by Elizabeth Rogers
In 1973, the Supreme Court ruled in Roe v Wade to federally protect abortion rights in the United States. Less than 50 years later, the Supreme Court overturned it in June 2022. This landmark decision means states now have the individual power to determine if abortion is legal. As a result, 136 million people have lost abortion access in the US, almost a third of the population. The Supreme Court reconsidered the 1973 precedent because states like Alabama and Arkansas passed laws that banned abortion–extreme instances of the right-wing strategy to attack abortion rights, which also includes “heartbeat” bills and Texas’ 6-week abortion ban.
These states could not uphold these laws until the Supreme Court overturned Roe. Now that the federal precedent has been removed as a barrier, about half of the states in the US are expected to ban abortion access in some way, while the other half are expected to uphold their existing laws that ensure an individual’s right to abortion services. Although it may seem reassuring that some states will uphold abortion rights, the right to decide what happens to one’s body is a basic human right and ought to be guaranteed regardless of state residency.
Naturally, people across the country were horrified to learn of the Supreme Court decision, especially working-class people who knew they would bear the brunt of it. The ruling elite and the rich will always be able to access abortion services either by paying cash under the table or by traveling to an abortion-friendly state–something which can be impossible for working-class people, forcing them into unwanted or dangerous pregnancies and further trapping them in the cycle of capitalist poverty and brutality. The cost of raising a child to 18 years old in the United States is $230,000, or around $13,000 a year for 18 years! No matter the price, working people – especially working people who can get pregnant – must have the ability to decide when and if they want to have a child.
While some states were poised to shut down abortion clinics immediately on June 24th after the Roe v Wade decision was made public, some states like Kansas proposed, or are expected to propose, amendments to their constitutions to ban abortion access. On August 2nd, Kansas residents voted on an amendment to the Kansas state Bill of Rights that would repeal the current precedent established by a 2019 Kansas Supreme Court decision that ensured an individual’s autonomy over their body and a right to access abortion.
As expected, right-wing interest groups pumped millions of dollars into ads and misinformation campaigns about the abortion referendum question. To make matters worse, the bill itself was constructed to be confusing. For example, the amendment would have prohibited the use of government funding for abortion even though state funding for abortion was already non-existent. It also included open-ended language that would have allowed the state legislature to create laws “regarding abortion, including, but not limited to, laws that account for circumstances of pregnancy resulting from rape or incest, or circumstances of necessity to save the life of the mother.”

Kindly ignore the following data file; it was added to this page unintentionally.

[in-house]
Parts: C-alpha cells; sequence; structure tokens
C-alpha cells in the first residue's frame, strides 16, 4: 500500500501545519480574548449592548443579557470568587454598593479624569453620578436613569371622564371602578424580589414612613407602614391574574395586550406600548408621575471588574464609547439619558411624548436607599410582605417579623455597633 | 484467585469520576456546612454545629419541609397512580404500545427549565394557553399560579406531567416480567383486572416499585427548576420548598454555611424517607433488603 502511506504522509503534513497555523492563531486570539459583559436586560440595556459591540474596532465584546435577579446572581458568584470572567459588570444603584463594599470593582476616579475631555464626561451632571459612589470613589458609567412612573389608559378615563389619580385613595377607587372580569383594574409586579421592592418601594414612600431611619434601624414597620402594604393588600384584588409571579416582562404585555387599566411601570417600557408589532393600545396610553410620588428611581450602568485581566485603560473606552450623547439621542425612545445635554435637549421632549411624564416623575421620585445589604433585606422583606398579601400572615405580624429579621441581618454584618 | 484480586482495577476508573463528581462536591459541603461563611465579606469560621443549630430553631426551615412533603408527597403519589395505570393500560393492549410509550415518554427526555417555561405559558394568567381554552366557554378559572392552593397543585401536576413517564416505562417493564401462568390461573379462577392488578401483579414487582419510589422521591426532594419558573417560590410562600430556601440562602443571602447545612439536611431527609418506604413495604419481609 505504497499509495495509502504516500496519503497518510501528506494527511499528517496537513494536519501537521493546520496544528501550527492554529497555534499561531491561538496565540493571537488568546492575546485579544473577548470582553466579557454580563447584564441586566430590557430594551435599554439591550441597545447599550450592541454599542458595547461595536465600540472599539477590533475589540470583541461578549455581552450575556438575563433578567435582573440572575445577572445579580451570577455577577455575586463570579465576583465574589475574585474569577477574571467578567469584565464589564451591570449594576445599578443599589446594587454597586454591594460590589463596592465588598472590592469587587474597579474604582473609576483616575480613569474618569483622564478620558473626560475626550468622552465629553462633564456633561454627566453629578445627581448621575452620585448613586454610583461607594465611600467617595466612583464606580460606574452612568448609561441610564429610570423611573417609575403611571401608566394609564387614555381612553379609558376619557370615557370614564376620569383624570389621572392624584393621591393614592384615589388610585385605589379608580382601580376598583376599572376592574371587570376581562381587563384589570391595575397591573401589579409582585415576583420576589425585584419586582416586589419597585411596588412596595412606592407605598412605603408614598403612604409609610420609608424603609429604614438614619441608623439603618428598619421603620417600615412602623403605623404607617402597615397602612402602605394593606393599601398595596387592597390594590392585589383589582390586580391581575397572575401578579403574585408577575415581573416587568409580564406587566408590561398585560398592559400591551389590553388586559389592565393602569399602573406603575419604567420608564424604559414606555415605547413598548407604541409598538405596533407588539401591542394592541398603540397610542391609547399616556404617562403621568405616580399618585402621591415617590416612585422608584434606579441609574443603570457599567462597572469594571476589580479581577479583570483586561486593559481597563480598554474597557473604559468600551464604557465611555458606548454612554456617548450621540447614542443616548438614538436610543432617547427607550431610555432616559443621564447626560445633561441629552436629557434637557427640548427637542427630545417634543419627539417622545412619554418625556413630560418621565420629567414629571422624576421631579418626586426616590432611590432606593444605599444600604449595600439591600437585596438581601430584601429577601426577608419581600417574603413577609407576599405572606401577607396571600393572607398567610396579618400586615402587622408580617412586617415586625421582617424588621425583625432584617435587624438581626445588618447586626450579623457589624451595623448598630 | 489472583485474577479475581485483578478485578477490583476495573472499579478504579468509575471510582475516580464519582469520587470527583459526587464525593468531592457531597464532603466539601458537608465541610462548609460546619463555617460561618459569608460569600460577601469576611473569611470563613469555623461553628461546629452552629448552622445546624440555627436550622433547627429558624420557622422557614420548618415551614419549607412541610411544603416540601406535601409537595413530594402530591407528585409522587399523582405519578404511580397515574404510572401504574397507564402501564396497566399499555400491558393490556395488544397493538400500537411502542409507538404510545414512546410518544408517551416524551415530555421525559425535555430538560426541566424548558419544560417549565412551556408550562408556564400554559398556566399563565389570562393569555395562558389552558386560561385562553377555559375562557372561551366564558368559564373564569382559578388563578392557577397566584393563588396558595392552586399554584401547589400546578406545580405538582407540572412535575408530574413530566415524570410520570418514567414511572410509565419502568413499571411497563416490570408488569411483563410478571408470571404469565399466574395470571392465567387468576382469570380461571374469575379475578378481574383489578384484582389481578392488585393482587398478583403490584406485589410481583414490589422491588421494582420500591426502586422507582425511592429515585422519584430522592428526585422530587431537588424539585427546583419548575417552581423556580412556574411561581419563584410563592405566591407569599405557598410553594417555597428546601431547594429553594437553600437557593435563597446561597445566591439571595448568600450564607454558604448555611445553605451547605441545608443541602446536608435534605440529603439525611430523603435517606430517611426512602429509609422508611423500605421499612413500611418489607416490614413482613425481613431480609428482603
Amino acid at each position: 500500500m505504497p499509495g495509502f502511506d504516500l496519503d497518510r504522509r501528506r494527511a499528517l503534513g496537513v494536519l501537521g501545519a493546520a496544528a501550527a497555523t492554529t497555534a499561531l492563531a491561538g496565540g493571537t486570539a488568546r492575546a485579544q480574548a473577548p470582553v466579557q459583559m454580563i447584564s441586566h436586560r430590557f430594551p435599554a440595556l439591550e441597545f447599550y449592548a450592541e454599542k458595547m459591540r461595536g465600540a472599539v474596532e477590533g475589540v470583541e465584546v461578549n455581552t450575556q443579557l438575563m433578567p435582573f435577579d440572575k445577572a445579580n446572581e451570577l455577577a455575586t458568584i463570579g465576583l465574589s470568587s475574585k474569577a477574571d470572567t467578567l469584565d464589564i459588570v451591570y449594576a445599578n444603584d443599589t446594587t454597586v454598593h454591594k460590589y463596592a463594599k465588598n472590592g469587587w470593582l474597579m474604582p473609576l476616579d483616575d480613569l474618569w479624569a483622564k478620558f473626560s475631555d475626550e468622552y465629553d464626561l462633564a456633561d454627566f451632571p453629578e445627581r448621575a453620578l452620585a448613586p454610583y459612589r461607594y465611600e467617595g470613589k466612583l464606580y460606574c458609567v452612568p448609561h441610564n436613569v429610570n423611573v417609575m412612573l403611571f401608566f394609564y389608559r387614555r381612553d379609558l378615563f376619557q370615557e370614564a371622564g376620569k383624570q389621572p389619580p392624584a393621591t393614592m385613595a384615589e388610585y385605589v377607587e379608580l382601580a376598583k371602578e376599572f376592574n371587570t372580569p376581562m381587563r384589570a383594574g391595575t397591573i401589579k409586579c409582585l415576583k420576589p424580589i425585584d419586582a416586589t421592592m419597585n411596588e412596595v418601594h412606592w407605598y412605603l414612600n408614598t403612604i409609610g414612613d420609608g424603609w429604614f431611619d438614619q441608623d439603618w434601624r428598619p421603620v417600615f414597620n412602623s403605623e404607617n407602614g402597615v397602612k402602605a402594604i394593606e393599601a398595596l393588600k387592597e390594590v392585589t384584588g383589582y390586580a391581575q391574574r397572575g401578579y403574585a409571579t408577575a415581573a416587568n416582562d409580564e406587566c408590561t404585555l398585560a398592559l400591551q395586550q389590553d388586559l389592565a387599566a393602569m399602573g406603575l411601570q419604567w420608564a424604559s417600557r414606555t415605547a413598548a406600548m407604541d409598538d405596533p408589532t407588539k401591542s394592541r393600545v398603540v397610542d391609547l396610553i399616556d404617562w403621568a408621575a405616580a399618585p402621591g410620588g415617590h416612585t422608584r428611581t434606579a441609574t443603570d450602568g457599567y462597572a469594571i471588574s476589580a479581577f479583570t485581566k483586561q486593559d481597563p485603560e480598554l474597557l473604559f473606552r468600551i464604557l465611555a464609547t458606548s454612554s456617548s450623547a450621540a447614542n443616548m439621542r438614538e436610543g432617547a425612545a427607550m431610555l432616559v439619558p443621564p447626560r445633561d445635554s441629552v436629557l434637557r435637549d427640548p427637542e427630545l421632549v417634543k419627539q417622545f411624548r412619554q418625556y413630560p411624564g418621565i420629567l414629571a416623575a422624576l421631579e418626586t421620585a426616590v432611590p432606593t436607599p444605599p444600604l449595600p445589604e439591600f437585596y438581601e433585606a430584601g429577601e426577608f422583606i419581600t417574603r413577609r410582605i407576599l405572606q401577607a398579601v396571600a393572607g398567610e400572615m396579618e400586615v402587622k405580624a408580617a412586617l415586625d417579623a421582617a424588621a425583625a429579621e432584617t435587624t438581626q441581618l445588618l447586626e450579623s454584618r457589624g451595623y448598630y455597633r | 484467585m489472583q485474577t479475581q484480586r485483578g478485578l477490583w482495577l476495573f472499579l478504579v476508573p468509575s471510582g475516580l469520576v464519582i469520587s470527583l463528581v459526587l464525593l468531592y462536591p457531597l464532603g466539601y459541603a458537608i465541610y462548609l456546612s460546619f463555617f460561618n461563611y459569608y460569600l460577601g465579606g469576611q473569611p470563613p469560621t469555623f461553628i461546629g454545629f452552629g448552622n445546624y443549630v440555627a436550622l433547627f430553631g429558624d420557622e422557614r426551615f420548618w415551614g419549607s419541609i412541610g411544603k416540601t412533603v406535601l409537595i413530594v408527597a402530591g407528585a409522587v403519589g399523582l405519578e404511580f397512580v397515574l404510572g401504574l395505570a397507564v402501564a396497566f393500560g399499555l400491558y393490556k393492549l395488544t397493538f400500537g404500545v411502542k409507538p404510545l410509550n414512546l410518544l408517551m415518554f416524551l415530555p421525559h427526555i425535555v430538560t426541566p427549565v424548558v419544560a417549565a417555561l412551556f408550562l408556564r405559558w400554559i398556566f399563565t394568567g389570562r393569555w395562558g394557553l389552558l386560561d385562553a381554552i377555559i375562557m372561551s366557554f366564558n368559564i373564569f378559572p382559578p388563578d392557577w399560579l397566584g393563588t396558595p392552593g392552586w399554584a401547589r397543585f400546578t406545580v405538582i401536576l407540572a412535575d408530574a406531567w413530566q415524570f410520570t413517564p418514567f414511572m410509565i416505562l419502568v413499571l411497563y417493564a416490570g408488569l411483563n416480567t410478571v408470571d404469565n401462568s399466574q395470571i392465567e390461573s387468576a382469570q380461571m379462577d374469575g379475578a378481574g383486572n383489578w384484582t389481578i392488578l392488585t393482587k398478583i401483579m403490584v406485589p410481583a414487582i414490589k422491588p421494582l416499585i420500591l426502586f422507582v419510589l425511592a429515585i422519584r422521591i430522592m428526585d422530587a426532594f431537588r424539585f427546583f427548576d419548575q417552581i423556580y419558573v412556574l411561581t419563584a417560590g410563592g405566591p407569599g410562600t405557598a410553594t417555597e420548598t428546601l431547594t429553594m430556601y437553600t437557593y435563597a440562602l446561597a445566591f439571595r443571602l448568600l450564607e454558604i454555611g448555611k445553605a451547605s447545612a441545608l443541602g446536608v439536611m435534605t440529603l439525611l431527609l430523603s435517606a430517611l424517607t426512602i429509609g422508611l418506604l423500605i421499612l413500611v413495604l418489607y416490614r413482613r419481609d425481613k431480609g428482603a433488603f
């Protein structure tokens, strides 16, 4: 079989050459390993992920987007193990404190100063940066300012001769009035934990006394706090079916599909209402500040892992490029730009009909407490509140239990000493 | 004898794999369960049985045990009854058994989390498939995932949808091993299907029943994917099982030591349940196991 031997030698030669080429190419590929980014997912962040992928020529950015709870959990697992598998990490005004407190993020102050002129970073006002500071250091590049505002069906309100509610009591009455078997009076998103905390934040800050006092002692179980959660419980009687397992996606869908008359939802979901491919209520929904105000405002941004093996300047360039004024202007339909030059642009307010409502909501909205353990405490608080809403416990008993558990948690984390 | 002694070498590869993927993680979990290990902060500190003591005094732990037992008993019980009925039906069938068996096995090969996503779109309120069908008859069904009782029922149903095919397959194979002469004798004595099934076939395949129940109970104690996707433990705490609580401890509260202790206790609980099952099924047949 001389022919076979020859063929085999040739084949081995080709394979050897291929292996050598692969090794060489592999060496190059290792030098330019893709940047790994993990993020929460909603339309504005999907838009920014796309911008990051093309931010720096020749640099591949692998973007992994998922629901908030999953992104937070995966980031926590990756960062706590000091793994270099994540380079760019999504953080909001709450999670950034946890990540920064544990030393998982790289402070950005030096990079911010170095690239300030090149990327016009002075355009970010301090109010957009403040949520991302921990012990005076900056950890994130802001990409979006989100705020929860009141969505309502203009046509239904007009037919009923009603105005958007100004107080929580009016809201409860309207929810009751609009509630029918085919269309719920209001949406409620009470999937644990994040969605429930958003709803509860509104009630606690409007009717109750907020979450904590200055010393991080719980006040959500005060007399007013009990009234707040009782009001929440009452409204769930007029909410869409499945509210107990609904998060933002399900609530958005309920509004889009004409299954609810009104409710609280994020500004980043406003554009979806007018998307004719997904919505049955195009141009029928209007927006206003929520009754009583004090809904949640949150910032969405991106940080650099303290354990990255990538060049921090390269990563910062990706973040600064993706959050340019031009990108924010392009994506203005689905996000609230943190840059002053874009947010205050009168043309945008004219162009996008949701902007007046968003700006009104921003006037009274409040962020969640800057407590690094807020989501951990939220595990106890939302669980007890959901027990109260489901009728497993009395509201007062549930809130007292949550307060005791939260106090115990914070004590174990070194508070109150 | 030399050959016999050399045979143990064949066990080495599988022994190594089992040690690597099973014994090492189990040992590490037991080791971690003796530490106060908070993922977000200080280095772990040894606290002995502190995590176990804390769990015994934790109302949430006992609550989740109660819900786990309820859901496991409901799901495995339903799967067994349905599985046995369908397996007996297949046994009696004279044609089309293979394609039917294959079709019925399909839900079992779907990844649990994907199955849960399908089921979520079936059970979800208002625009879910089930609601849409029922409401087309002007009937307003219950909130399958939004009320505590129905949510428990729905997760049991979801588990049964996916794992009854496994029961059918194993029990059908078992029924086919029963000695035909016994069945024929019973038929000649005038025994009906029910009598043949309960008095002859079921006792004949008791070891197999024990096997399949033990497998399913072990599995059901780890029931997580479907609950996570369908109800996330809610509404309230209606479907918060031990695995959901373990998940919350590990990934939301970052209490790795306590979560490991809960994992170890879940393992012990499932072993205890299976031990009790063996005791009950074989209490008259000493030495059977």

Nothing in the amendment creates these exceptions and leaves it to the legislative process, where workers are left to hope that elected officials uphold their interests. Instead of creating a clear and concise ballot question, right-wing politicians proposed a confusing and open-ended amendment that would give the state free reign to legislate abortion. This opens the door for the revival of bills that limit individual bodily autonomy, like HB 2210 which sought to ban gender confirmation surgeries in Kansas.
The results of the vote strongly reflect the nationwide opinion on abortion rights, with 60 percent of voters rejecting the amendment and upholding the current precedent permitting abortions in Kansas. While Democrats, including President Biden, have praised the decision, let there be no mistake; this is not a win for Democrats–it is a win for the working class. Democrats had almost 50 years since Roe v Wade was decided to try and codify abortion rights nation-wide and have continuously failed to do so.
Unfortunately, even if abortion access becomes federally legal, the ruling class will always work to roll back the gains made by the working class, as seen in Kansas. This is why a political party representing actual working peoples’ interests is a fundamental first step to creating a society that guarantees reproductive rights and prioritizes the needs of the majority over the greed and profits of a few. The abortion vote in Kansas also demonstrates the untapped energy of working-class mass movements and their potential to create true democracy for working-class people, which could be directed and organized by a workers’ party.
Abortion rights are just the beginning of the gains that mass movements with the added power of a workers’ party could achieve by pressuring the capitalist judicial and legislative system. Mass protest movements with political power independent of the capitalist class could defend and extend abortion rights, win universal and inclusive healthcare, childcare, secure affordable housing, and expand voting rights. Such reforms would improve the lives of working people under capitalism and build their confidence to organize for socialism.
Kansas was only the start, as several states, including Michigan, Alaska, Iowa, and Pennsylvania, have proposed restrictive abortion bills in the near future. Organized mass movements will be crucial in these states to ensure safe abortion remains available. Unions should take a leading role in mobilizing their members and other workers into a movement to get abortion rights put into law, leaning on the strength of the working class rather than the hollow promises of the Democratic party.